Friday, 1 May 2009

Friday 1st.May 2009

The flower of the Hawthorn-Crataegus monogyna , a member of the Rose family , also known as Whitethorn , Quickthorn and May Bush , and the flower known as the Mayflower , were used to crown the 'Queen of the May' - May Queen , steeped on folklore and tradition .

This morning , I did the Down House bird survey . Nothing exceptional was seen , but 20 species were recorded , the best being Green and Great Spotted Woodpecker and a Yellowhammer . The Butterflies on the way round were not much better , with 6 species being recorded , Orange Tip and Holly Blue being the pick of the bunch . In the woodland , around which Charles Darwin walked , the Bluebells in the soft morning sun looked really good .
Behind Down House is West Kent Golf Course , and after surveying the gounds at Down House , I walked over to do the same there . Birds were not much better there , but I added Goldcrest , Blackcap and 6 Rose Ringed Parakeets to the list . On the butterfly front , just Brimstone was added to what was seen previously . Along the hedgerows , the numbers of St.Mark's Flies were much higher than on previous days , at some places , almost in swarm proportions . Very little flower colour was found , just the occassional Bird's Foot Trefoil , but on the way back up the bank to the road , I did find my first of the year White Helleborines-Cephalanthera damasonium , another member of the Orchid family , although they haven't burst flower bud yet . Surprising really , as there is no sign of them yet at High Elms Country Park . Under five old bits of tin found around the site , I did record 4 Slow Worms . One of the reasons for going there , was to check up on the Kidney Vetch , the foodplant of the Small Blue butterfly , after Steve/Kingsdowner had posted pictures of the plant in flower this week . No such thing there , not even leaves showing yet , amazing how early things are down his end of the county . Although Small Blues have been seen already , I normally reckon on the Biggin Hill Air Show in ealry June as the time to go looking , if the small colony has managed to hang on , on this site . I stopped and watched a Bee land and disappear down it's tunnel underground , and waited for it to reappear . It took a little while , but eventually , in stages , it came back up and flew off . It must have taken 3/4 minutes from first showing to the moment of take off .
After lunch , I paid a visit to the farm lake , in the hope of finding the first Damselfly of the season , but it was not to be . All's pretty much the same , A Grey Heron flew off on my arrival ,the female Mallard has lost one of her brood , but still has eight . The Little Grebes have increased to three , with this one being banished to the far side of the lake from the other two . The nest that was being built seems to have been abandoned now , for some reason or another .Once again , a pair of Swallows came to skim a drink off the surface , I'm not sure if they have started nest building yet , up in the stables . The tadpoles are still in large numbers in the shallows , and seem to be growing by the day . Butterflies recorded on the site were , Large , Small and Green Veined White , Speckled Wood , Brimstone , Orange Tip , Comma and Peacock . The Commas are looking tired now , not surprising as they have been around as adults since about September last year . The ones we have been seeing will have bred and a new generation will appear about July . They in turn will breed , and a third generation will appear in about September , and they will overwinter , and we will see them next Spring . The Peacocks will hang on a bit longer than the Commas , but then they will disappear , having lived for about ten months , to be replaced by another generation in August , to overwinter as adults in sheds , hollow trees and roof spaces .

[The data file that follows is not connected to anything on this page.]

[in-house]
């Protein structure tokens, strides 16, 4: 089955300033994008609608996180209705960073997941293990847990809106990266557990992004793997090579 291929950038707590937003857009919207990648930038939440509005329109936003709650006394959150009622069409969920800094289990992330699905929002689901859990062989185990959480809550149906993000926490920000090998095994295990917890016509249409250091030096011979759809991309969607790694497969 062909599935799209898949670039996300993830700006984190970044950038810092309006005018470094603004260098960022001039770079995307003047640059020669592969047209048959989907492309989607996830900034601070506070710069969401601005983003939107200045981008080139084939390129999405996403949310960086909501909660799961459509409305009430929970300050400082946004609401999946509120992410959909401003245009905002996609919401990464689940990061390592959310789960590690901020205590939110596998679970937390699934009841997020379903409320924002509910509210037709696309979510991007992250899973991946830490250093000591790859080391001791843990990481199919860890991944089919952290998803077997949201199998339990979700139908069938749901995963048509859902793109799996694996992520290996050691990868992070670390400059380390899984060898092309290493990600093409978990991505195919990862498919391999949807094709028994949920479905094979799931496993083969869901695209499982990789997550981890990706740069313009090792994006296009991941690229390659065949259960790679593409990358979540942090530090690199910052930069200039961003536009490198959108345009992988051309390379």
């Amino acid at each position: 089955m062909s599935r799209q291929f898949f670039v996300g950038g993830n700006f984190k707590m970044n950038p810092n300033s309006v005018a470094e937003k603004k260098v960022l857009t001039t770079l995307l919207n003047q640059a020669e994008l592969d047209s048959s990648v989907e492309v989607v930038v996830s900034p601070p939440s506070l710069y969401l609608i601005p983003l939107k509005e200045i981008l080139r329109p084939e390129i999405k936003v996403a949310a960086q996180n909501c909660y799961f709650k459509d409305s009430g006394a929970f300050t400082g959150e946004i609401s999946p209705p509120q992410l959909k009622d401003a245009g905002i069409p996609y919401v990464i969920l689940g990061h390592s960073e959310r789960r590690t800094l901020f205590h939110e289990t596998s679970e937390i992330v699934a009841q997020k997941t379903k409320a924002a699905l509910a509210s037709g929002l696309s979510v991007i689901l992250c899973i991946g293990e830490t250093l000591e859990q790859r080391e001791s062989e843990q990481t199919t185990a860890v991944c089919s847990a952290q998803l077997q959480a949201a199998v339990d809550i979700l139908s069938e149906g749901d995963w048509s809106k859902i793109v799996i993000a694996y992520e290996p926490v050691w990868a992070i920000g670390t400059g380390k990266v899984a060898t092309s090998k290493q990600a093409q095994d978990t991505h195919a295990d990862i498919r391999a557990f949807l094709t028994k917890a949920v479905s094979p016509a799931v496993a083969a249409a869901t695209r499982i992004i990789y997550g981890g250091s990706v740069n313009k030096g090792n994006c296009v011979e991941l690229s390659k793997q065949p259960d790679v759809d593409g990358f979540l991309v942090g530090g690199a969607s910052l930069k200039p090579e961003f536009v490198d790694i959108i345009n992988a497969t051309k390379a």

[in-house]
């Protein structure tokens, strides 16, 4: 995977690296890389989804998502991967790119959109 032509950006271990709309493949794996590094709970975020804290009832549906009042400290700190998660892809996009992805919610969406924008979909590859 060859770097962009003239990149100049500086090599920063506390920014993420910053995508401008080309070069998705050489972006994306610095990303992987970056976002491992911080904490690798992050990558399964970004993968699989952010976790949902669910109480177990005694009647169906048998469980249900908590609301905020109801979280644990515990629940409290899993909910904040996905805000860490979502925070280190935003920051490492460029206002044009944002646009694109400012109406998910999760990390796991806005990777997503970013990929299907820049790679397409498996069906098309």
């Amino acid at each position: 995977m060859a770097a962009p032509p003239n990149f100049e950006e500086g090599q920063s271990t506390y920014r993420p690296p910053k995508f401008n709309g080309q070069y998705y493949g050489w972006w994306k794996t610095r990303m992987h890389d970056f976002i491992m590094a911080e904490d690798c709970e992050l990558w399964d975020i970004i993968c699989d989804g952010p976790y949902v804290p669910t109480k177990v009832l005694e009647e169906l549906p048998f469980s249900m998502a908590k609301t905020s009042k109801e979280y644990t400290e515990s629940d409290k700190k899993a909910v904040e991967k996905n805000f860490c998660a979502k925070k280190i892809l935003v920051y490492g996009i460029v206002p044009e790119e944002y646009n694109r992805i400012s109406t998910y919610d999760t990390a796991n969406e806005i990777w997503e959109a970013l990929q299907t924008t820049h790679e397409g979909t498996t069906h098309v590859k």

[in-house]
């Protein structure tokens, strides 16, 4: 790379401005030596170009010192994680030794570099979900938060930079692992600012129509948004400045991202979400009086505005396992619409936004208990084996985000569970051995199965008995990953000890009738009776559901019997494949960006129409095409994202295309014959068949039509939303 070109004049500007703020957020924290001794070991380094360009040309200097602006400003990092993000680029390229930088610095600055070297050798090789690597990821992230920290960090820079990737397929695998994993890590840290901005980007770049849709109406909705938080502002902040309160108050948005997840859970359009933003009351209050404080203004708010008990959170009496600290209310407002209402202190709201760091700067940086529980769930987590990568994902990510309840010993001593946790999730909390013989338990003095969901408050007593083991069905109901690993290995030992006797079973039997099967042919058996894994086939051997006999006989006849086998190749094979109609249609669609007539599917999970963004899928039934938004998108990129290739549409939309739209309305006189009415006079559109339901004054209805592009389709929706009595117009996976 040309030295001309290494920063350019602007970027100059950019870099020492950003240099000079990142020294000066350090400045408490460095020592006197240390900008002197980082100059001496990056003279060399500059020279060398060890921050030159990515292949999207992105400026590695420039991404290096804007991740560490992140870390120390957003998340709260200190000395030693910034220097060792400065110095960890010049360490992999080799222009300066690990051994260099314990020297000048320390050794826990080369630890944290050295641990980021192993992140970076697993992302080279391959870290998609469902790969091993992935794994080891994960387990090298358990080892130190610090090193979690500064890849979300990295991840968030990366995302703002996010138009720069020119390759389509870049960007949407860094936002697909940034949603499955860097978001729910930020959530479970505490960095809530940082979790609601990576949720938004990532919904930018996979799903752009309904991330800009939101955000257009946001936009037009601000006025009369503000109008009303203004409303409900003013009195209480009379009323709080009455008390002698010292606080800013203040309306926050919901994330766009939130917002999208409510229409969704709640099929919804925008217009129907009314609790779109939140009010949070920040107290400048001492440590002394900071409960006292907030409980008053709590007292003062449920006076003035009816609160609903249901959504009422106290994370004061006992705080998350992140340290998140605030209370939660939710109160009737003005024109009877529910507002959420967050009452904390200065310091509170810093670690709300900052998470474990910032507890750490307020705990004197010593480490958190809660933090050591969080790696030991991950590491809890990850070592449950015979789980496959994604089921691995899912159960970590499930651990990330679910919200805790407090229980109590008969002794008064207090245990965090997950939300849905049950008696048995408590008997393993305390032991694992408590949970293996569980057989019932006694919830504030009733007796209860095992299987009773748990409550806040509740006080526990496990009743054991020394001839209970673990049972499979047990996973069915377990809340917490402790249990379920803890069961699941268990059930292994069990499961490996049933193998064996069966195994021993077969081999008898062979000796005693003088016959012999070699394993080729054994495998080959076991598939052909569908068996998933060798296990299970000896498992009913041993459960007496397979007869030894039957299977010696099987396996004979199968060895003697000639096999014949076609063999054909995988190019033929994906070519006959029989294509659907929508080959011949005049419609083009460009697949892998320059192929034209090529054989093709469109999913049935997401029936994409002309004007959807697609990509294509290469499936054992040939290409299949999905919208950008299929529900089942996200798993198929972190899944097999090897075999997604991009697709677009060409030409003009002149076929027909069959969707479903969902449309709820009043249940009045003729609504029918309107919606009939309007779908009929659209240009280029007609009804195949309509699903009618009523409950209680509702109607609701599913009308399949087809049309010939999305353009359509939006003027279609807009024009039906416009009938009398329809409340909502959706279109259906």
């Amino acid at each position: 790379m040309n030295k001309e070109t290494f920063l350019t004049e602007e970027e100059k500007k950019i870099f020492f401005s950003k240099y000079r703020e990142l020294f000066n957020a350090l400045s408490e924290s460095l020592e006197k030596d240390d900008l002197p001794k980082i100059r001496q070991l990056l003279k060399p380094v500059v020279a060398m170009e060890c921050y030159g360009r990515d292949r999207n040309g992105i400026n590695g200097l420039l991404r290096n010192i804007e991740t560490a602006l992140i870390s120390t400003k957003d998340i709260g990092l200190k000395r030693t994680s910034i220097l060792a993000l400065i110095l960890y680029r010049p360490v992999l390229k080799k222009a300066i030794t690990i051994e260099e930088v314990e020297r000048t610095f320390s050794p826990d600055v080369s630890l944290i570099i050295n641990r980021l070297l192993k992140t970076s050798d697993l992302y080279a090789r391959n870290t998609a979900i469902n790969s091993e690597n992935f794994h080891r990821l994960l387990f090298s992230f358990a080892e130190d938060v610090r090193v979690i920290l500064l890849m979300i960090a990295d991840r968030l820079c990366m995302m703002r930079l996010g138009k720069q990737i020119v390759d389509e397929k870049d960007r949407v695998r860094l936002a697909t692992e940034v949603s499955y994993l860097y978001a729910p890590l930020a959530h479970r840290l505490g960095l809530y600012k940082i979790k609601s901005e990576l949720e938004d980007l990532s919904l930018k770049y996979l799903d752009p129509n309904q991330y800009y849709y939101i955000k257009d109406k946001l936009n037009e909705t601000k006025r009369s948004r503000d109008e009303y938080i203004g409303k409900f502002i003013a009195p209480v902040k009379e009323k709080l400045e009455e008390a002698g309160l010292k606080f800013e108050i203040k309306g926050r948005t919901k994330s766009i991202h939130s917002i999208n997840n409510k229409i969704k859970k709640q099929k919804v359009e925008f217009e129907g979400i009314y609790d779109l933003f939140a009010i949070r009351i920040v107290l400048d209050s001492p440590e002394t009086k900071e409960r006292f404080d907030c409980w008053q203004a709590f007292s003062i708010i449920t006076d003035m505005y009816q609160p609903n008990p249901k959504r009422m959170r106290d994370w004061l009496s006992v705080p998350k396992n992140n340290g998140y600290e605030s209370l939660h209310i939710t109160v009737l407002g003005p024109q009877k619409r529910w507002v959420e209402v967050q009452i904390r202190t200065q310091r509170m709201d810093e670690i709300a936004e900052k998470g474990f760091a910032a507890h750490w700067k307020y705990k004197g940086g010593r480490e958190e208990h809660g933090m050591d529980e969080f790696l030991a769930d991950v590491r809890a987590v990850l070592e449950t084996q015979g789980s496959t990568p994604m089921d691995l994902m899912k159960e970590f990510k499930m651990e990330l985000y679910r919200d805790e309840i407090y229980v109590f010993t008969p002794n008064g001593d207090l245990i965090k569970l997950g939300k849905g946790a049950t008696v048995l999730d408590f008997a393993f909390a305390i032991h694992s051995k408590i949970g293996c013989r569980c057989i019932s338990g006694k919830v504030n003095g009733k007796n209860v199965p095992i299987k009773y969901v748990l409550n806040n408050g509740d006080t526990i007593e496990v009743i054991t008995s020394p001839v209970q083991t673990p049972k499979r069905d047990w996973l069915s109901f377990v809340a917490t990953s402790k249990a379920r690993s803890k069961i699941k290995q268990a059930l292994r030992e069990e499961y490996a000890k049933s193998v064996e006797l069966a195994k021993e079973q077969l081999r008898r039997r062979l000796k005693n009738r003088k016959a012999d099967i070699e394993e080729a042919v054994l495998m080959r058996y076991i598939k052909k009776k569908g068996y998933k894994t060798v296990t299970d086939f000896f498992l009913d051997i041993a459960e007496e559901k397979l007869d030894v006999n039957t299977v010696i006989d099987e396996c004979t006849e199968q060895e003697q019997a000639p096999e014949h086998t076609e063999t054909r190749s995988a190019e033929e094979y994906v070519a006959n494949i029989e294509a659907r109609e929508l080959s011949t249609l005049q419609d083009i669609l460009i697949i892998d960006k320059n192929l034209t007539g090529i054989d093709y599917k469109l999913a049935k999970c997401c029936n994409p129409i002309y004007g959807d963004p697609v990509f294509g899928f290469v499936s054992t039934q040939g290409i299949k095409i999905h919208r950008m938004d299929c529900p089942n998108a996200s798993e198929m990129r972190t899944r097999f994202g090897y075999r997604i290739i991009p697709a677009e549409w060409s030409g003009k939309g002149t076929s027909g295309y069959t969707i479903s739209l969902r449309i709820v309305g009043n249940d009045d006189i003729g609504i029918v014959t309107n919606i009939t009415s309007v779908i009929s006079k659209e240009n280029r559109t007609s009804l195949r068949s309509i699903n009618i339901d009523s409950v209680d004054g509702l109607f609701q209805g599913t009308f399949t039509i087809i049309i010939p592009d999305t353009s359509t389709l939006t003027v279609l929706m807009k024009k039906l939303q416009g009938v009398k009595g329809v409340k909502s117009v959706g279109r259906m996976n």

To finish , a shot of the pappuses of Coltsfoot , that caught my eye as I walked around the lake .


Warren Baker said...

nice varied post again greenie,
Those st.marks flies swarm everywhere, but are gone after a couple of weeks. Do they all die, after a frenzy of sexual activity?

Greenie said...

Warren ,
I can't guarantee that they all have a frenzy of sexual activity , but the do all die . Usually gone by early June .
The females lay eggs in leaf litter etc , which will be next year's flies . They are predated on a lot by Damsel/Dragonflies , and especially Spotted Flycatchers .
Your Blue Tailed Damselfly is very early , usually early June , but I have seen reports of adult Variable Damselfly , not expected till about that time . Still haven't seen a single Damselfly yet .
Great Fox close up shot .

Ruth The Wildlife Gardener said...

Hi Greenie, I've been out photographing hawthorn flowers and bluebells in Staffhurst Wood today. Managed to photograph a red damselfly!

Greenie said...

Ruth ,
I think I've been past Staffhurst Wood , Surrey WT I seem to remember , well known for it's Bluebells .
Thought afterwards , if you have a compost heap , place an old piece of carpet or the like on top , could well attract a Slow Worm .
Well done with the Large Red Damselfly , still nothing here .

Ruth The Wildlife Gardener said...

Yes - Staffhurst is well worth a stop - fabulous, beautiful bluebells. I've got a piece of black plastic over my full/maturing compost heap. I'll take a look. I'd be less surprised if there was a grass snake in there though.

Phil and Mandy said...

a great selection of photos again Greenie. Thanks for your input on my butterfly Id. Phil